Easiest Way to Setup Keyboard

Install gnome-initial-setup package:

# pacman -Sy gnome-initial-setup

And restart Arch Linux.

Now, it should pop out a user interface to setup default language and keyboard map.


How to connect OpenFlow switches to multiple controllers (Mininet)

Original post is here.


from mininet.net import Mininet
from mininet.node import Controller, RemoteController
from mininet.cli import CLI
from mininet.log import setLogLevel, info

def myNet():

    #OpenDayLight controller

    #Floodlight controller

    net = Mininet( topo=None, build=False)

    # Create nodes
    h1 = net.addHost( 'h1', mac='01:00:00:00:01:00', ip='' )
    h2 = net.addHost( 'h2', mac='01:00:00:00:02:00', ip='' )

    # Create switches
    s1 = net.addSwitch( 's1', listenPort=6634, mac='00:00:00:00:00:01' )
    s2 = net.addSwitch( 's2', listenPort=6634, mac='00:00:00:00:00:02' )

    print "*** Creating links"
    net.addLink(h1, s1, )
    net.addLink(h2, s2, )   
    net.addLink(s1, s2, )  

    # Add Controllers
    odl_ctrl = net.addController( 'c0', controller=RemoteController, ip=ODL_CONTROLLER_IP, port=6633)

    fl_ctrl = net.addController( 'c1', controller=RemoteController, ip=FL_CONTROLLER_IP, port=6633)


    # Connect each switch to a different controller
    s1.start( [odl_ctrl] )
    s2.start( [fl_ctrl] )

    s1.cmdPrint('ovs-vsctl show')

    CLI( net )

if __name__ == '__main__':
    setLogLevel( 'info' )

Openvswitch Module

If you’re getting kernel module installation errors, probably the module is not compiled for the current kernel or its dependencies are not loaded.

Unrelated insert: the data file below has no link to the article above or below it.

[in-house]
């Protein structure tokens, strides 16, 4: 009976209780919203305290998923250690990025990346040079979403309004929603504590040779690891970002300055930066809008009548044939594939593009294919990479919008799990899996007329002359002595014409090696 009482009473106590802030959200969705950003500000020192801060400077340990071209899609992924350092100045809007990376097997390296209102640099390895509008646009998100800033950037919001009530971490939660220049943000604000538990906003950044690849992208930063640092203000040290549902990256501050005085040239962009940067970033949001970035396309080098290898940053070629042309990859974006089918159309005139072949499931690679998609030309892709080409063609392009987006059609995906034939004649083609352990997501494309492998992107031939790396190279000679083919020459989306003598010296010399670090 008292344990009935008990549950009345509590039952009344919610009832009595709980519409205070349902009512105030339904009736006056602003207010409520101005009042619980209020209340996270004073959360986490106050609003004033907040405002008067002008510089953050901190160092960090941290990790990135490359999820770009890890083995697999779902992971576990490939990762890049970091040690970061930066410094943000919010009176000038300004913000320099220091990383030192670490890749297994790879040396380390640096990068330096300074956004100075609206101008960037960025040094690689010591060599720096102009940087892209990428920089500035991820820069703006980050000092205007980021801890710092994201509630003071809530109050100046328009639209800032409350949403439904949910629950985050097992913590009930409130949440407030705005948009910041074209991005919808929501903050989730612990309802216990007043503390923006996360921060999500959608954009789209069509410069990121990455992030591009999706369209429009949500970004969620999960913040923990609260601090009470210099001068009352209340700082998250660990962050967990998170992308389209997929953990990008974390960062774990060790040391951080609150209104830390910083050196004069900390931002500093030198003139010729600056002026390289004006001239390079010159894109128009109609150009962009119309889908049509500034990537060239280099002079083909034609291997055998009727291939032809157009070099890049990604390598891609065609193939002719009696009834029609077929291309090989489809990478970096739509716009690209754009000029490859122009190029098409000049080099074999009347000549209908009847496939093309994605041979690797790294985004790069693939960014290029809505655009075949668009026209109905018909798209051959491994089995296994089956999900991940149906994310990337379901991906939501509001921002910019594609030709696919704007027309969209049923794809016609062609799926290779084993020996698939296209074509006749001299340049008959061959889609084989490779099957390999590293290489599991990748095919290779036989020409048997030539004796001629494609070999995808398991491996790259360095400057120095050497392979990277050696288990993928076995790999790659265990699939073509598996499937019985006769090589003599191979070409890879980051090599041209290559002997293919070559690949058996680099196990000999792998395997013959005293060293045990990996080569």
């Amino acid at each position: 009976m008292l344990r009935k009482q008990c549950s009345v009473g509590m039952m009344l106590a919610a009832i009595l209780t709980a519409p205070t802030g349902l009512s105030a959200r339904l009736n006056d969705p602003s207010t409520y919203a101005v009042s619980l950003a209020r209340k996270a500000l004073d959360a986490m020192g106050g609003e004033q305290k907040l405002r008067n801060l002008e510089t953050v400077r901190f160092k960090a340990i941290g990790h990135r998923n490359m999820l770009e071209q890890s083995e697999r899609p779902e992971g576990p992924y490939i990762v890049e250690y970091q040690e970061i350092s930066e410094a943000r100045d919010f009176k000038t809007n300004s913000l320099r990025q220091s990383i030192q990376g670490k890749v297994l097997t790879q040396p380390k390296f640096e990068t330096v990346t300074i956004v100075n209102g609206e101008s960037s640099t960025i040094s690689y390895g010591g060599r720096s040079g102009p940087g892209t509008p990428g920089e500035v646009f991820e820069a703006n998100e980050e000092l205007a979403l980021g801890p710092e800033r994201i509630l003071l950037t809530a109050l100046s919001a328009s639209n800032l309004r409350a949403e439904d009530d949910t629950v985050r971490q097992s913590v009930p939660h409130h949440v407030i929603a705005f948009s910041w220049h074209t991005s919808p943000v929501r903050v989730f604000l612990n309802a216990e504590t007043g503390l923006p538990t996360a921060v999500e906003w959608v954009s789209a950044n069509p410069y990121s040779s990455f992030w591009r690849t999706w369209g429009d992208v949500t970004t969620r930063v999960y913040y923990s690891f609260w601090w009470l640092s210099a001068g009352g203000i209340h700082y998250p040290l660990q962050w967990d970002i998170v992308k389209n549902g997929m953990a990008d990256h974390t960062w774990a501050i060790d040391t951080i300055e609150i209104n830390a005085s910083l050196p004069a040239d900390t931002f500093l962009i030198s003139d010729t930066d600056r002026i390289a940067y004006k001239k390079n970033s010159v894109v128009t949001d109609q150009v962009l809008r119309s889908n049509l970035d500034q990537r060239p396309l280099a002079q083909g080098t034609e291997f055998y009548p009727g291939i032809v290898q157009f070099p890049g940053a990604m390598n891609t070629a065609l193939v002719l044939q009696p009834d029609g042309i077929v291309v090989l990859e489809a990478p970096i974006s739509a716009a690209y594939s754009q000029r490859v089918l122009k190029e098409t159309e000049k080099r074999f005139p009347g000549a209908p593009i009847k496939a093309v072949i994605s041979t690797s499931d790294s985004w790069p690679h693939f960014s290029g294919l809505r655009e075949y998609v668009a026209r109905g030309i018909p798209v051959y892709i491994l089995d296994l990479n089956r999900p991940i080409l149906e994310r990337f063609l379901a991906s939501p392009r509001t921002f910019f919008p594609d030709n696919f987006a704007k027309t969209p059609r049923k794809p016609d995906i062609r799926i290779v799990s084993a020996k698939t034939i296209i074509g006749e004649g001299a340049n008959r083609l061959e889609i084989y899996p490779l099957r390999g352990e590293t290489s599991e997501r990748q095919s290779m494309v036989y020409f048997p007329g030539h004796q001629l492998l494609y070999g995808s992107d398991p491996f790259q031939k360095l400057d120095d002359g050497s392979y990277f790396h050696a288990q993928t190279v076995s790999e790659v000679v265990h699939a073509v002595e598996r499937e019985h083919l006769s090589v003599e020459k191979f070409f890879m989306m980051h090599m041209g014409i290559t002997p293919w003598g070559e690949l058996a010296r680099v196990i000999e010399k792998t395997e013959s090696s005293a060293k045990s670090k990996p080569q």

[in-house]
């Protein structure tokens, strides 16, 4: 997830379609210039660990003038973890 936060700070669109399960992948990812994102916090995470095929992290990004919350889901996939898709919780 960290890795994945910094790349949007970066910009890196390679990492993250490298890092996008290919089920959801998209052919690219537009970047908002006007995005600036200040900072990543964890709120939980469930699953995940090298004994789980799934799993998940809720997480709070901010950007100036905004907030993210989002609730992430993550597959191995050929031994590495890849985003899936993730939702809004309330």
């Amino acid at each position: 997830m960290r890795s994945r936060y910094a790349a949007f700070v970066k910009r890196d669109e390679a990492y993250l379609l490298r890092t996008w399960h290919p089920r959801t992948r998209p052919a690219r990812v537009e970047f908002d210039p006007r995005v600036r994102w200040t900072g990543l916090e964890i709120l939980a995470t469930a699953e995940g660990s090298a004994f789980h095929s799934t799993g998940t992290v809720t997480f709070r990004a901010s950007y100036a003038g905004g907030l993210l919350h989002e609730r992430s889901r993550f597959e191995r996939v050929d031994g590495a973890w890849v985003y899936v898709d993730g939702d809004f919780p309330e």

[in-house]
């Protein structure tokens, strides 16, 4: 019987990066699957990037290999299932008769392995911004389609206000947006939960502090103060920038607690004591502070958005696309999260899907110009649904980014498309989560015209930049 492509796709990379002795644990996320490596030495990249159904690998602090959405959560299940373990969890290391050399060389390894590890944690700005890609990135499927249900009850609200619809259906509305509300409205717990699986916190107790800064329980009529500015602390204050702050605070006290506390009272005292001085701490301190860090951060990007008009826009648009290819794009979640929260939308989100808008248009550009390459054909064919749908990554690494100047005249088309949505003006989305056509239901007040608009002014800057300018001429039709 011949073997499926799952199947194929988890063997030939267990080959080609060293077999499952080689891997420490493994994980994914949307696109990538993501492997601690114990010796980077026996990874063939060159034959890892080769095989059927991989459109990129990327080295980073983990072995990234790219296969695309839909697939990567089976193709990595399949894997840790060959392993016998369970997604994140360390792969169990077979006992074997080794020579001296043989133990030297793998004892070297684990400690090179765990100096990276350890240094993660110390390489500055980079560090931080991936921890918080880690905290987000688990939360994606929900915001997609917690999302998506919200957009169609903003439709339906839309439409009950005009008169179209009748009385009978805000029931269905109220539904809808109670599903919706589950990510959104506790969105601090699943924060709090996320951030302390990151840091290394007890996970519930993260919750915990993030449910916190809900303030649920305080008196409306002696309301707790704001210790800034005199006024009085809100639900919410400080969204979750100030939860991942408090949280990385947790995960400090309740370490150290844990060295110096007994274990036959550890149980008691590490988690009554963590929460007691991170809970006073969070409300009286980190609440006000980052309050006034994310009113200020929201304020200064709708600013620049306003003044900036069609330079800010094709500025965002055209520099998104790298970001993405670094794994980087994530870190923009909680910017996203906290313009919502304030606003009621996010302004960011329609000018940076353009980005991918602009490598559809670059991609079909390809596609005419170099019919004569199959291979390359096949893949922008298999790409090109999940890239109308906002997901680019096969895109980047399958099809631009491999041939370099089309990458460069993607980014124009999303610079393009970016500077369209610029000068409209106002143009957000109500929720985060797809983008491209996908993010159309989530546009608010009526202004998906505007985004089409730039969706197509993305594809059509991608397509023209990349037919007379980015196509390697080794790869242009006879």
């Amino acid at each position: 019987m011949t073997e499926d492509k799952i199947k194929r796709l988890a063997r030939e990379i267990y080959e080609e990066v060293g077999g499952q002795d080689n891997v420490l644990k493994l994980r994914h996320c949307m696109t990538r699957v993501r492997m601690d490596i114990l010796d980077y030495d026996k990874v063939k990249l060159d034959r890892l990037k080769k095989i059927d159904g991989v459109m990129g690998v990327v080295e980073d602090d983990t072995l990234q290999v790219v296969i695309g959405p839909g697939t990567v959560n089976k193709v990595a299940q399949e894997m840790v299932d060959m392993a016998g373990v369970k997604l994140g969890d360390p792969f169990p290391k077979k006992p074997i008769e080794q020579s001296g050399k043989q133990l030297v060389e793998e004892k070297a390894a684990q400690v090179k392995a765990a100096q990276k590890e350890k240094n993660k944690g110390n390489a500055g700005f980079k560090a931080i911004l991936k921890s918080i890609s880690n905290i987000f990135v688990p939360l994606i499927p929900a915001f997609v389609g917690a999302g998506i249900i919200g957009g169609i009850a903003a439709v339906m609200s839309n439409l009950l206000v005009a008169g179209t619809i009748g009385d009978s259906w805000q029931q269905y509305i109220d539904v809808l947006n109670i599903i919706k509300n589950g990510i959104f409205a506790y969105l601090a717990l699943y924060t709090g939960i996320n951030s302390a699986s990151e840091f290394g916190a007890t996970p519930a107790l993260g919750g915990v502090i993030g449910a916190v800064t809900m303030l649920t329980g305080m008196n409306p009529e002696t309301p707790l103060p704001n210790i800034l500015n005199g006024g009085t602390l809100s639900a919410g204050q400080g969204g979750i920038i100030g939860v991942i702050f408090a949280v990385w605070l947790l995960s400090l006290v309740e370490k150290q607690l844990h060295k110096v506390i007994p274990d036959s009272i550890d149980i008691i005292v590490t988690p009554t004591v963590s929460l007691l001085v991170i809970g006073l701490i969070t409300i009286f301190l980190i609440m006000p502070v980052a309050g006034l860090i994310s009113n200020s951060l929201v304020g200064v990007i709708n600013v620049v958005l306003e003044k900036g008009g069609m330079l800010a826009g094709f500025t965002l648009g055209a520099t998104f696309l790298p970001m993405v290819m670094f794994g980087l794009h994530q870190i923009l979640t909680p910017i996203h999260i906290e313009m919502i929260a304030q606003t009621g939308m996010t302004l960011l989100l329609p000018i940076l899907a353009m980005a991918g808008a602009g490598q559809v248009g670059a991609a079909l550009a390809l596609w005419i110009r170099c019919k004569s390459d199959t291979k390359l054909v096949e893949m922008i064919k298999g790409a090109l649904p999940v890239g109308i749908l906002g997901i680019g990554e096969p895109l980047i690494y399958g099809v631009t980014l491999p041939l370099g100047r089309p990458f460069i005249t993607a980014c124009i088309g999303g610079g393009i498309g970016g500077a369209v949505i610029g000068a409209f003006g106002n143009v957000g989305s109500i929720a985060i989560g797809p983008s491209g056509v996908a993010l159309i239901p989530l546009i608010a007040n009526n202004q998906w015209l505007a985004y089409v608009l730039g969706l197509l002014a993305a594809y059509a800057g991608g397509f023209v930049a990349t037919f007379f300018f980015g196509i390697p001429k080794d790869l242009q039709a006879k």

# insmod datapath/linux/openvswitch.ko


datapath/linux/openvswitch.ko: Unknown symbol in module

By using the command modinfo, you can take clues about the module, such as its dependencies and kernel version that was used to compile.

If the problem is dependencies, instead of using insmod to install openvswitch.ko module, you can first type the command in the OVS root directory (after compiling):

# make install

This will install all compiled modules in the Linux system. Then, type:

# modprobe openvswitch

The command should automatically load openvswitch module and its dependencies.


Original post here.

NETIF_F_NETNS_LOCAL a flag to indicate
a network device is local to a single network namespace and
should never be moved.  Useful for pseudo devices that we
need an instance in each network namespace (like the loopback
device) and for any device we find that cannot handle multiple
network namespaces so we may trap them in the initial network


Linux Kernel Network Namespace (NETNS)

Original post here.

“So what are network namespaces? Generally speaking, an installation of Linux shares a single set of network interfaces and routing table entries. You can modify the routing table entries using policy routing (here’s an introduction I wrote and here’s a write-up on a potential use case for policy routing), but that doesn’t fundamentally change the fact that the set of network interfaces and routing tables/entries are shared across the entire OS. Network namespaces change that fundamental assumption. With network namespaces, you can have different and separate instances of network interfaces and routing tables that operate independent of each other.”